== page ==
search
top

And Now: Food Poetry

I stumbled across this in my reading wanderings this morning. It’s by poet William Matthews, and it made me want to try my hand at food poetry myself – a very frexciting idea. I’ll spare you my practice poems, but if I ever pen a satisfactory ode to cumin, I’ll be sure to share.

For now, enjoy “Onions.”

Onions
by William Matthews

How easily happiness begins by
dicing onions. A lump of sweet butter
slithers and swirls across the floor
of the sauté pan, especially if its
errant path crosses a tiny slick
of olive oil. Then a tumble of onions.

This could mean soup or risotto
or chutney (from the Sanskrit
chatni, to lick). Slowly the onions
go limp and then nacreous
and then what cookbooks call clear,
though if they were eyes you could see

clearly the cataracts in them.
It’s true it can make you weep
to peel them, to unfurl and to tease
from the taut ball first the brittle,
caramel-colored and decrepit
papery outside layer, the least

recent the reticent onion
wrapped around its growing body,
for there’s nothing to an onion
but skin, and it’s true you can go on
weeping as you go on in, through
the moist middle skins, the sweetest

and thickest, and you can go on
in to the core, to the bud-like,
acrid, fibrous skins densely
clustered there, stalky and in-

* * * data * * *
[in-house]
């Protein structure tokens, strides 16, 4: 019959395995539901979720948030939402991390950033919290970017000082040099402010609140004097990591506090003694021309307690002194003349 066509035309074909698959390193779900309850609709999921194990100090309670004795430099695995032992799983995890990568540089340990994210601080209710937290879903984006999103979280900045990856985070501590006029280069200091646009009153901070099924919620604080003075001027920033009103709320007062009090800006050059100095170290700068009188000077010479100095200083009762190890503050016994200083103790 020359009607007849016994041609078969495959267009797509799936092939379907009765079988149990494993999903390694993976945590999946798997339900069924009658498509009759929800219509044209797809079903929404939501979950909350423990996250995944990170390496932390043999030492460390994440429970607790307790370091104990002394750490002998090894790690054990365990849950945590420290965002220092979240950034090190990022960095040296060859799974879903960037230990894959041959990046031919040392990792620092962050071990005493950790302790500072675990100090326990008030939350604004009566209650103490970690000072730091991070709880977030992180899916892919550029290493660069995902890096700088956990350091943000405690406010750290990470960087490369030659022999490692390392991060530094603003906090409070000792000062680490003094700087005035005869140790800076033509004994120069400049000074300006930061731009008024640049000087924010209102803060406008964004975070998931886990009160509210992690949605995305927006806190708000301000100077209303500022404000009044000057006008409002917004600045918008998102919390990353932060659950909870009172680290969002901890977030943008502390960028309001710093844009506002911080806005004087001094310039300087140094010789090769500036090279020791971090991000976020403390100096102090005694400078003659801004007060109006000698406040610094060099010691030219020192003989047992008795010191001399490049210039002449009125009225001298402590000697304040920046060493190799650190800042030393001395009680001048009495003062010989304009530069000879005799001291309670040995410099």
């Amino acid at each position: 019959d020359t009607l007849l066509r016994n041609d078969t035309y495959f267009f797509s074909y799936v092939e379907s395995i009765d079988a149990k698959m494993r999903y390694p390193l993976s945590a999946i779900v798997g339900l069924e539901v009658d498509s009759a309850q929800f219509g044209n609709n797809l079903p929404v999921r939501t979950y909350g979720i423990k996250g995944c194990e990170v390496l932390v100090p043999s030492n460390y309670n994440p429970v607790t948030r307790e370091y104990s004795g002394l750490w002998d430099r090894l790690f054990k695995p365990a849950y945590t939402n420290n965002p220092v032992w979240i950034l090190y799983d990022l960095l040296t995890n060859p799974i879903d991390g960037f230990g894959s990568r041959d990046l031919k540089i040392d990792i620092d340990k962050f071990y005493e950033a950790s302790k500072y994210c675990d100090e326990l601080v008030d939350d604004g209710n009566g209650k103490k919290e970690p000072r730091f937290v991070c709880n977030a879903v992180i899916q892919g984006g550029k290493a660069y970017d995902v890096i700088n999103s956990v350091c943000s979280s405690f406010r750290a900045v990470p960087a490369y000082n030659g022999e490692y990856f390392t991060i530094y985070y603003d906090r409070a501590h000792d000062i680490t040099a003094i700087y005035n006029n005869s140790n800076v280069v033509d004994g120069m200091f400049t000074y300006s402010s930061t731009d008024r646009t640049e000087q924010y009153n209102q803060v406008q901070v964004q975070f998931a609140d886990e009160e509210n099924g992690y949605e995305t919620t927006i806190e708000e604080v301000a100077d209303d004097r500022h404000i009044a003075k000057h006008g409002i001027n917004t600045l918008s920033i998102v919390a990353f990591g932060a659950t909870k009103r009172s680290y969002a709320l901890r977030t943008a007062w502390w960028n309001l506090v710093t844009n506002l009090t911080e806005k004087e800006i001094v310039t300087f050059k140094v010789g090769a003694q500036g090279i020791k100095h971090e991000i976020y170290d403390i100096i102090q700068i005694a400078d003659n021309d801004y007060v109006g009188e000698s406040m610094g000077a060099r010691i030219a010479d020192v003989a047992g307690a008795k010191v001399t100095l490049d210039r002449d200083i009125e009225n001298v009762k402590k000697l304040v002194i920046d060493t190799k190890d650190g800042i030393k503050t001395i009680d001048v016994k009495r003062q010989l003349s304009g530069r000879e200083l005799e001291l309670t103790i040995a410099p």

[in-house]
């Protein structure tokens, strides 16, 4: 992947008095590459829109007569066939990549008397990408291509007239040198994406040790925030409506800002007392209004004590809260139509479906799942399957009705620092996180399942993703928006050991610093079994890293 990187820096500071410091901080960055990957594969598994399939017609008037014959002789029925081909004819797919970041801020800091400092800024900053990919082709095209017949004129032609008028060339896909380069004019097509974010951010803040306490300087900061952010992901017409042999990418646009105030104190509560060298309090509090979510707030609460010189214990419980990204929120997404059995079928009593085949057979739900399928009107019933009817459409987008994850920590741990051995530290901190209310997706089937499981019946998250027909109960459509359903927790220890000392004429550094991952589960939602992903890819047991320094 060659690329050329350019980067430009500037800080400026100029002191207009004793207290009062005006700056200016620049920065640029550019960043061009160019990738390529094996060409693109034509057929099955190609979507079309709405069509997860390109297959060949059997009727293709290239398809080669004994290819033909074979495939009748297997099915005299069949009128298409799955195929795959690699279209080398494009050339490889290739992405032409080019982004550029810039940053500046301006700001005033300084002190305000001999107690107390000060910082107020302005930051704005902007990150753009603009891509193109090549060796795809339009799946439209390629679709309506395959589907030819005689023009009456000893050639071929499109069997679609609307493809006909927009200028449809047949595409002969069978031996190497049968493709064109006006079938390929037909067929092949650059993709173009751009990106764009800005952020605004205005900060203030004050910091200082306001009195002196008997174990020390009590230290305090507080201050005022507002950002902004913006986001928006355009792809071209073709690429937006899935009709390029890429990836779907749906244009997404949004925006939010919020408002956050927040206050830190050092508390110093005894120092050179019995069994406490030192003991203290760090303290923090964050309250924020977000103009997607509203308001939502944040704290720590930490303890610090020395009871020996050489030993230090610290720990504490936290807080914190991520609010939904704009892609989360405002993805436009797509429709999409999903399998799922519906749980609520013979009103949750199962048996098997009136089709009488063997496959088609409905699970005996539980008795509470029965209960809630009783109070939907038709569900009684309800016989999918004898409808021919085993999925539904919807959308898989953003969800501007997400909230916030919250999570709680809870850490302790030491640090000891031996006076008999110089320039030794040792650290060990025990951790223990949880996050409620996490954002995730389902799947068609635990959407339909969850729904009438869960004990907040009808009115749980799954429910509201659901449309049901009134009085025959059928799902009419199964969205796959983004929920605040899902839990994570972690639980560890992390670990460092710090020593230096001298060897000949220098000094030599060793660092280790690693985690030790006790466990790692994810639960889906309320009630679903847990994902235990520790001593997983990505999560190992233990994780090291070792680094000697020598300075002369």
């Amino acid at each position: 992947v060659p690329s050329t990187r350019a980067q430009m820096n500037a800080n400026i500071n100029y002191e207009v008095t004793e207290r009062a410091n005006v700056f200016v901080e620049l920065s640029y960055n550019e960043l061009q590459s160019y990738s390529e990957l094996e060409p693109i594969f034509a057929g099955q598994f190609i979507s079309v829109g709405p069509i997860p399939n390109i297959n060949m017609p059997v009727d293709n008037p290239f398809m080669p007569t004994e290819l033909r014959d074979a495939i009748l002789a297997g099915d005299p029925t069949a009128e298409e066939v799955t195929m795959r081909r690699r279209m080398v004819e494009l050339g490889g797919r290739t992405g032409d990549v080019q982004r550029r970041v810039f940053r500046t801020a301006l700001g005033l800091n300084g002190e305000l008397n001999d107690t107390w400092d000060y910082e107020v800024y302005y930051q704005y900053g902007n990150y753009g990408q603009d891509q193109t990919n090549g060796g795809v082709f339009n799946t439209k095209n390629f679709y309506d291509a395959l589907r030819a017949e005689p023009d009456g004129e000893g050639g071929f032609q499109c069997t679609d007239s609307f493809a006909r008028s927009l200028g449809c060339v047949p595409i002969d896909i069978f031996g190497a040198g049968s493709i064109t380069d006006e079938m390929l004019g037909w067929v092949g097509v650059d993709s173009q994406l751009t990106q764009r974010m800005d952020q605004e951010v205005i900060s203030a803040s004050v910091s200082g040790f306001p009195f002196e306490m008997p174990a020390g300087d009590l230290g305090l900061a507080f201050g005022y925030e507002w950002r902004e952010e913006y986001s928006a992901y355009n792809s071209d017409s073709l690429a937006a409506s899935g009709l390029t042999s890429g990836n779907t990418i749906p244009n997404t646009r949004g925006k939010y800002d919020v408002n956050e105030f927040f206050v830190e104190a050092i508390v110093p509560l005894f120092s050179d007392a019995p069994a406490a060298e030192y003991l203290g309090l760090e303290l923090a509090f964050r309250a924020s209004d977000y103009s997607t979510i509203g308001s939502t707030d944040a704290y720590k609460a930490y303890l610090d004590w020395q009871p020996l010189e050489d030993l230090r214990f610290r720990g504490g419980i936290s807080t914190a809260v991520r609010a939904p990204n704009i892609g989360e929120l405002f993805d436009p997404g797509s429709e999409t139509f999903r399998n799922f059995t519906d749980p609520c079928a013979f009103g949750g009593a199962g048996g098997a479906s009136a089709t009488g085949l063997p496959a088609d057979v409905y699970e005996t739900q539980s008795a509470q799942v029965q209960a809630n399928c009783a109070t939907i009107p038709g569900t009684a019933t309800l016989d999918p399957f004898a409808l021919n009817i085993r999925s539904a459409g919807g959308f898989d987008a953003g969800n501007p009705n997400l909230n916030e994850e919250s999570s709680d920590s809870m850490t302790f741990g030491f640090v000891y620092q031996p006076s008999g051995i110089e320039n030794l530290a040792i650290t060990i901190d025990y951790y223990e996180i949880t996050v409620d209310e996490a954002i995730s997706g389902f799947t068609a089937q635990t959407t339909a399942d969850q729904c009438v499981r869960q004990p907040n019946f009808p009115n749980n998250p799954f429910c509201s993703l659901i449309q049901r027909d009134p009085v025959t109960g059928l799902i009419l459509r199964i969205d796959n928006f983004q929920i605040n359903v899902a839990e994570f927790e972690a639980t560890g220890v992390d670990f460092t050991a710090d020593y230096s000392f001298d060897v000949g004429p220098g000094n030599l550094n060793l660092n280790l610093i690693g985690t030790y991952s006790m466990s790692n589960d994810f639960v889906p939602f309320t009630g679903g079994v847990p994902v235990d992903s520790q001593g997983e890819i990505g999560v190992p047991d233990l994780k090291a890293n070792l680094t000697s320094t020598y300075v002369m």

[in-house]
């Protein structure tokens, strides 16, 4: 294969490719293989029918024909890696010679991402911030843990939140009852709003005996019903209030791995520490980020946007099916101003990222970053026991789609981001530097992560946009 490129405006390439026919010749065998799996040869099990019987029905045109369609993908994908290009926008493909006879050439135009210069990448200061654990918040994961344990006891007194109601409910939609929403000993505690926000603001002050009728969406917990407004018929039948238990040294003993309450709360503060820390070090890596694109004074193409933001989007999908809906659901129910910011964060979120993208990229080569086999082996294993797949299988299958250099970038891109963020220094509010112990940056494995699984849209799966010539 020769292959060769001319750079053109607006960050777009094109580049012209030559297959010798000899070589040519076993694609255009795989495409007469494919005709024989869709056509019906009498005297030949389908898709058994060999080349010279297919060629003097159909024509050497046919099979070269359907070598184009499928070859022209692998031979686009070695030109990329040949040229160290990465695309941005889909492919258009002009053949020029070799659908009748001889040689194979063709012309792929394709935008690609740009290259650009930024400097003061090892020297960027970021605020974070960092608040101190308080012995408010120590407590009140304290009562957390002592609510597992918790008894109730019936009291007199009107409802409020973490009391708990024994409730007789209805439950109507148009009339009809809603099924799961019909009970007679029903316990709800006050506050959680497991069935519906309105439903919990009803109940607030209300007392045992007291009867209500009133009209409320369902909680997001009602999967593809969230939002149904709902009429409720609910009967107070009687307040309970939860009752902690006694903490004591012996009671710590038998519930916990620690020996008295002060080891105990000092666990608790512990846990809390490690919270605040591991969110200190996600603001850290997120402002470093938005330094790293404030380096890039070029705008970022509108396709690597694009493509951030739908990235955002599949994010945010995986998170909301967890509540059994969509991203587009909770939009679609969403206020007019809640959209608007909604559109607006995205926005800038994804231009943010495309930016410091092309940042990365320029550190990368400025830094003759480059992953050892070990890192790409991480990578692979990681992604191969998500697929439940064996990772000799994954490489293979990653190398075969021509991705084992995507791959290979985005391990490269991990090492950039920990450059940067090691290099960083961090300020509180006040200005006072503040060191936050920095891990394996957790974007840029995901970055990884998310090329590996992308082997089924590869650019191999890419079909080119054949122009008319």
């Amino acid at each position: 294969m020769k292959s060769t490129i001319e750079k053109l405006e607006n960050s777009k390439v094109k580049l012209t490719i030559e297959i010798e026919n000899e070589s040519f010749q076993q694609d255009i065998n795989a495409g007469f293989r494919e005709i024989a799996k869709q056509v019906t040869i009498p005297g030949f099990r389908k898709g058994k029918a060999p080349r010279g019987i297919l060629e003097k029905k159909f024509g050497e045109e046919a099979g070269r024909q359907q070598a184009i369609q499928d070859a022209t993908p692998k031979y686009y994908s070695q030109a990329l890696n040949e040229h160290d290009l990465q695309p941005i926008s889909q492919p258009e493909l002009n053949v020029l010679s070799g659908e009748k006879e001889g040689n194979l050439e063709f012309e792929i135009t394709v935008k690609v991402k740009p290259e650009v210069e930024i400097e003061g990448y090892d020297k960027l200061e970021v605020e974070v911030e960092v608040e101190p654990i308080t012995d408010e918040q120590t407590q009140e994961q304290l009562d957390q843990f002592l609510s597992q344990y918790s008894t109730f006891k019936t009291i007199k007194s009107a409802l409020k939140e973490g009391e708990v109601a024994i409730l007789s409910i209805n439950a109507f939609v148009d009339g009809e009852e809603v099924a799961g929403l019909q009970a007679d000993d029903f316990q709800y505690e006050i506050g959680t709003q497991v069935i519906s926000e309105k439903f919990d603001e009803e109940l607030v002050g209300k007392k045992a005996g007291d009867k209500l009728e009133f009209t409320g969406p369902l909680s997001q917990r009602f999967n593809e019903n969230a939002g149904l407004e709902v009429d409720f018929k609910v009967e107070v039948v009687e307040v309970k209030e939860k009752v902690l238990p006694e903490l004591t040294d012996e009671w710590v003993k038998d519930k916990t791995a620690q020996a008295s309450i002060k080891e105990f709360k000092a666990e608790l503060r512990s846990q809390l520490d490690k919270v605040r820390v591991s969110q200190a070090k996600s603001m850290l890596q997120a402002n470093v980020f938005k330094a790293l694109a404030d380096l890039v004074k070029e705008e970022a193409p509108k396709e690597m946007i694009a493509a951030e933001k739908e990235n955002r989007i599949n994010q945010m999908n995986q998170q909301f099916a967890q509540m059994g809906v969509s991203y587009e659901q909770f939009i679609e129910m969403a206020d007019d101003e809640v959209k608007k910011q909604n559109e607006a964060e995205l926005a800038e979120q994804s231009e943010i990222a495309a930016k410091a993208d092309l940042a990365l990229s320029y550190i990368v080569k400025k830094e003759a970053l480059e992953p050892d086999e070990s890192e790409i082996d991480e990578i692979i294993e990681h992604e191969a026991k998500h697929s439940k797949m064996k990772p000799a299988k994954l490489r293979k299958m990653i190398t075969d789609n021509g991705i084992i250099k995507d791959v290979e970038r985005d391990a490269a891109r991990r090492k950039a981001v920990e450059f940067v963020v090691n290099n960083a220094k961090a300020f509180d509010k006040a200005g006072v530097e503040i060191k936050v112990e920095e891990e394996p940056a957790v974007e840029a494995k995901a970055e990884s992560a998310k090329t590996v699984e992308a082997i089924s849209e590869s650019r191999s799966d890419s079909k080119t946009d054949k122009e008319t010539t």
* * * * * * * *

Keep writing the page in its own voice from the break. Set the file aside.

complete, and these are the most
pungent, like the nuggets of nightmare

and rage and murmury animal
comfort that infant humans secrete.
This is the best domestic perfume.
You sit down to eat with a rumor
of onions still on your twice-washed
hands and lift to your mouth a hint

of a story about loam and usual
endurance. It’s there when you clean up
and rinse the wine glasses and make
a joke, and you leave the minutest
whiff of it on the light switch,
later, when you climb the stairs.

William Matthews, “Onions” from Selected Poems and Translations, 1969-1991. Copyright © 1992 by William Matthews. Reprinted with the permission of Houghton Mifflin Company. All rights reserved, www.houghtonmifflinbooks.com.

Source: Poetry (August 1989). 

Tags: ,

One Response to “And Now: Food Poetry”

  1. Tirzah says:

    That is my kind of poetry.

Post a comment

Like what you've read? Got something to say? Lay it on me!

Notify me of followup comments via e-mail. You can also subscribe without commenting.

top